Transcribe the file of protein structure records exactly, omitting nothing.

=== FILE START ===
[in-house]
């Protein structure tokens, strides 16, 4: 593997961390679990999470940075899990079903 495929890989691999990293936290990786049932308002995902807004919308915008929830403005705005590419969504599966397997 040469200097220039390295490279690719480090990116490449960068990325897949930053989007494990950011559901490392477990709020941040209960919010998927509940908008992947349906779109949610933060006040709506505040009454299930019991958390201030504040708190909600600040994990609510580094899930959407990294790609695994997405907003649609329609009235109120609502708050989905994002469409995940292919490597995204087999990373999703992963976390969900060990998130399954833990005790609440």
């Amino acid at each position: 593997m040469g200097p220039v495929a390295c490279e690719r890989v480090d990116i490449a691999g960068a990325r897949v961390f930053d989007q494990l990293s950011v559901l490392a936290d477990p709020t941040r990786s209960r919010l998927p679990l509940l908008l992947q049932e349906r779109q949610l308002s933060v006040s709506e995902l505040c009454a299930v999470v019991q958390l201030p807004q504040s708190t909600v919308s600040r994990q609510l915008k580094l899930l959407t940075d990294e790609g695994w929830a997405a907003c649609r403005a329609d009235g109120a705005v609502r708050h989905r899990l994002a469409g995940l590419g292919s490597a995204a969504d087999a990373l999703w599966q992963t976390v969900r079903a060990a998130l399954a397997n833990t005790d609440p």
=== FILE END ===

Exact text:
[in-house]
């Protein structure tokens, strides 16, 4: 593997961390679990999470940075899990079903 495929890989691999990293936290990786049932308002995902807004919308915008929830403005705005590419969504599966397997 040469200097220039390295490279690719480090990116490449960068990325897949930053989007494990950011559901490392477990709020941040209960919010998927509940908008992947349906779109949610933060006040709506505040009454299930019991958390201030504040708190909600600040994990609510580094899930959407990294790609695994997405907003649609329609009235109120609502708050989905994002469409995940292919490597995204087999990373999703992963976390969900060990998130399954833990005790609440």
């Amino acid at each position: 593997m040469g200097p220039v495929a390295c490279e690719r890989v480090d990116i490449a691999g960068a990325r897949v961390f930053d989007q494990l990293s950011v559901l490392a936290d477990p709020t941040r990786s209960r919010l998927p679990l509940l908008l992947q049932e349906r779109q949610l308002s933060v006040s709506e995902l505040c009454a299930v999470v019991q958390l201030p807004q504040s708190t909600v919308s600040r994990q609510l915008k580094l899930l959407t940075d990294e790609g695994w929830a997405a907003c649609r403005a329609d009235g109120a705005v609502r708050h989905r899990l994002a469409g995940l590419g292919s490597a995204a969504d087999a990373l999703w599966q992963t976390v969900r079903a060990a998130l399954a397997n833990t005790d609440p």